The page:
There is a strong belief between choosing food that affects your health to the point of becoming irrational. The amount of and types of foods eaten grows noticeably smaller, often restrictive to the point that list of what you can eat is only handful of items.
Orthorexia, like anorexia, can impact your daily life. It can lead to withdrawing from social events because of the beliefs and actions about foods. Both conditions can cause the one suffering from either to feel a deep sense of shame in regards to eating food.
There are strict beliefs that must be adhered to and to violate those beliefs leads to self criticism and feelings of unworthiness. The amount of time spent planning, buying and preparing food escalates to the point that it can take up a good portion of your day.
Food becomes one of the main things that you think about in both types of eating disorders. Feeling upset, anxious or out of sorts if the foods you’ve limited yourself to are not available.
If anyone points out that your eating habits are unhealthy, it makes you feel extremely upset. The basis of both conditions is found in the burning need to try to create order or have control over your life.
People with the conditions try to find self worth in making sure they keep tight control over what they eat. Making sure you stick with the foods that you consider okay is something that you must do and it becomes an obsession to the point that you’ll make extreme decisions centered around the food.
With orthorexia, people are focused on getting healthy to the point they can’t see that they’re not healthy. With anorexia, people are focused on losing weight to the point that they can’t see that their weight is no longer healthy. Both conditions drive the person to seek to purify their bodies and food or the lack of it is the way they do this.
Putting an End to Unhealthy Health-Obsessed Eating
Clean eating is good for you if it’s done correctly. Once someone puts an end to having an unhealthy obsession with the wrong thinking about food, there’s no reason why they can’t enjoy the healthy aspects of clean eating.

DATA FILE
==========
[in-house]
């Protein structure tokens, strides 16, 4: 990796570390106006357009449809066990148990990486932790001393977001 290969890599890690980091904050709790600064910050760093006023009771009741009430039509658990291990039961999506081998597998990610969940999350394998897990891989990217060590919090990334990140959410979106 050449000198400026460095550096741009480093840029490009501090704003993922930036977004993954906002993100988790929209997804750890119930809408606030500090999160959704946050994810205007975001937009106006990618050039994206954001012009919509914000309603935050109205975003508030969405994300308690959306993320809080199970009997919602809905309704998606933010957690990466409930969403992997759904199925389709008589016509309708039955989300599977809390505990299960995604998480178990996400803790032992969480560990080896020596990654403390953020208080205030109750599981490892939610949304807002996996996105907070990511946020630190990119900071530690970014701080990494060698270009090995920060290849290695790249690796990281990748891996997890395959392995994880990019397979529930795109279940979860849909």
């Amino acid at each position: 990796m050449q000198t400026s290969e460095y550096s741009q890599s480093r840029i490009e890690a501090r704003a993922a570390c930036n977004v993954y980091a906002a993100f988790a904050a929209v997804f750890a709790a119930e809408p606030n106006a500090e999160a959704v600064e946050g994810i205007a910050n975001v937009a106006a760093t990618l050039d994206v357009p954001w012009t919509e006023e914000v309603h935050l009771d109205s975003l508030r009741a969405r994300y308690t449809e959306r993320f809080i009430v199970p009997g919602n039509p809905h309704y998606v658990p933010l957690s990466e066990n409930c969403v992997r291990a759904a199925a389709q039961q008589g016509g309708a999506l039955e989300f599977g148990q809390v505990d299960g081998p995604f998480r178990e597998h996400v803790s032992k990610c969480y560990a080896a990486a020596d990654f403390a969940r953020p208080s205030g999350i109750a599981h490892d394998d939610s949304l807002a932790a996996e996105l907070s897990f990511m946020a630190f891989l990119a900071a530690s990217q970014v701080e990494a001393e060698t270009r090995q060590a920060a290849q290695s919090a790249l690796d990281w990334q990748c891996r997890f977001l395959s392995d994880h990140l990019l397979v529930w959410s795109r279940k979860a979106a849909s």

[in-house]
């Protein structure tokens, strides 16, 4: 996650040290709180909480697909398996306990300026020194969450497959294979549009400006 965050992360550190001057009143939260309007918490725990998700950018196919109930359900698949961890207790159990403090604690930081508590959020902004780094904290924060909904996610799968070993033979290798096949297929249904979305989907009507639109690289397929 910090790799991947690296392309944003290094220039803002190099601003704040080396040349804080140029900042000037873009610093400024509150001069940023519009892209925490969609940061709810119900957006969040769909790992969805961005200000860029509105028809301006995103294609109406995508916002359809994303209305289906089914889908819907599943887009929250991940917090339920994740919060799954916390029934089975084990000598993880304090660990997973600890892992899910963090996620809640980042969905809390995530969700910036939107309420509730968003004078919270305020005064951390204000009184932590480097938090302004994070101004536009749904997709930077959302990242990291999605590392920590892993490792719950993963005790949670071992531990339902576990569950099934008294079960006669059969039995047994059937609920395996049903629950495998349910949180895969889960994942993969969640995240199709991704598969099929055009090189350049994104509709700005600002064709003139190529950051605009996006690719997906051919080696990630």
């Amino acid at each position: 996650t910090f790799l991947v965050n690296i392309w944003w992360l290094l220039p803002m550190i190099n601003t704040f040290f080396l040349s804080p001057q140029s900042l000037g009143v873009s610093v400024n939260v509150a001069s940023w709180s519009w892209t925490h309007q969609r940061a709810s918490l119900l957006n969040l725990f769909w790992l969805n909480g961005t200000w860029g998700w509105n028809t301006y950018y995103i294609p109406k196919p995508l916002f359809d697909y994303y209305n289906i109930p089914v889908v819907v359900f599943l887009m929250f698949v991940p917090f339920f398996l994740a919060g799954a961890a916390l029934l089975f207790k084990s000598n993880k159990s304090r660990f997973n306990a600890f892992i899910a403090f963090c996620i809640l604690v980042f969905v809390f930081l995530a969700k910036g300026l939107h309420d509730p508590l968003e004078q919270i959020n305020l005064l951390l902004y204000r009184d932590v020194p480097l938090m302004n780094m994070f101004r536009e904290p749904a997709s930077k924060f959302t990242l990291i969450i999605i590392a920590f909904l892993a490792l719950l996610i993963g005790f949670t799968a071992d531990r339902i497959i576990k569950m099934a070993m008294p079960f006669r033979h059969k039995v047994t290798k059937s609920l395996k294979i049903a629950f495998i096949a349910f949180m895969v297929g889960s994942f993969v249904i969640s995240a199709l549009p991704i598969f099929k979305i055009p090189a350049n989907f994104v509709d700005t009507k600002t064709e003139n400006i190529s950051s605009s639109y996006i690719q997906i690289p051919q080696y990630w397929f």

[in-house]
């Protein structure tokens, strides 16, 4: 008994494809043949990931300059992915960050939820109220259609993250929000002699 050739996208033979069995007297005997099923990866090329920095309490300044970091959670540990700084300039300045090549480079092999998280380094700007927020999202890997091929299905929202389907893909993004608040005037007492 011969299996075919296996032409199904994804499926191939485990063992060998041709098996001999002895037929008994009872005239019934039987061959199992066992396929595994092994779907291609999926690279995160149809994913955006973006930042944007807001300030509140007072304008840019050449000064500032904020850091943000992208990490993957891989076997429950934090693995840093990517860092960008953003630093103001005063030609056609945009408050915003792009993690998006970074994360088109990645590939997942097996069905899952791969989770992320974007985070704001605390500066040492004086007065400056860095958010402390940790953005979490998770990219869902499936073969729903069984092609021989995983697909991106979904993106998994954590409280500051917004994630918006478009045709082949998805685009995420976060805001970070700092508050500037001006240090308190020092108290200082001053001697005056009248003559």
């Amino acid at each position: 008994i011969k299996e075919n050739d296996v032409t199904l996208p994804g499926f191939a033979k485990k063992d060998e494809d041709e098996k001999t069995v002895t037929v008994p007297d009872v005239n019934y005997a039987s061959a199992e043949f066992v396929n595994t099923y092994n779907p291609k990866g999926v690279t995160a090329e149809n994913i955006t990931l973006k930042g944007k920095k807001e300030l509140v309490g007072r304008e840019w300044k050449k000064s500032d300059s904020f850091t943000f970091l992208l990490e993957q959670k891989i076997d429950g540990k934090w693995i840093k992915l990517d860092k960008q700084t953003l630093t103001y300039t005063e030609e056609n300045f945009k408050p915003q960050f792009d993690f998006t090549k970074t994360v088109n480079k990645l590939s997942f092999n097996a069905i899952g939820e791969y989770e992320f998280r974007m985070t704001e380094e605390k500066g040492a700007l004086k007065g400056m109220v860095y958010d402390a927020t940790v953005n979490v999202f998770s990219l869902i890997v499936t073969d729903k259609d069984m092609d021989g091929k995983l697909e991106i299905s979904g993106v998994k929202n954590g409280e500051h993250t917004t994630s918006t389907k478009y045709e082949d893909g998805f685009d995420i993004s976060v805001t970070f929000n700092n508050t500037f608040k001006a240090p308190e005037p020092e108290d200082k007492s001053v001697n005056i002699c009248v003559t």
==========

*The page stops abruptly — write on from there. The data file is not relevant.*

There’s not a huge list of things you need to obsess over. It’s simply about making healthy changes. You can start by watching your processed foods but don’t eliminate them.
Don’t make any food a “bad” food. Instead, focus on packaged foods that are healthy. There are some out there that have only a little amount of processing and they’re not unhealthy.
Pay attention to the amount of vegetables that you eat and make sure that you don’t skimp on these. You need the vitamins and minerals that these foods give your body.
They’re healthy and low in calories so they’re good for you to eat even in large quantities. You do want to watch the saturated fats, but don’t eliminate fat from your diet because that’s not healthy.
Instead of saturated fats, look for ones that are actually good for your body such as olive oil. Make sure that you don’t overdo it on the alcohol. While you can have some even on a clean eating plan, just don’t have more than you should.
Choose drinks that offer health benefits for your body such as red wine. Watch out for the sugar that you consume because sugar can be addictive – plus, too much of it isn’t good for your body.
You don’t want to say never and get into the mindset that causes you to label foods. Just look for foods that have a lower amount of sugar in them if you plan to have something sweet.
When you refuse to make any food off limits, it won’t become a compulsion that can lead to an obsession with not having it. If you have a sweet tooth, natural sugar – such as from an apple – can satisfy the craving as easily as a sweet like candy will.
Look for foods that don’t have any additional salt since salt is something that if it’s in high quantities isn’t healthy. Have your clean eating plan filled with whole grain foods since these are loaded with nutrients, fiber and help keep you feeling full.
If you eat meat, choose meats that are lower in fat and ones that are better for you like fish or poultry. The key to clean eating with the right mentality means not focusing on the food or even how much healthier it is. It’s simply a lifestyle change that can help you live longer, happier, and more fulfilled.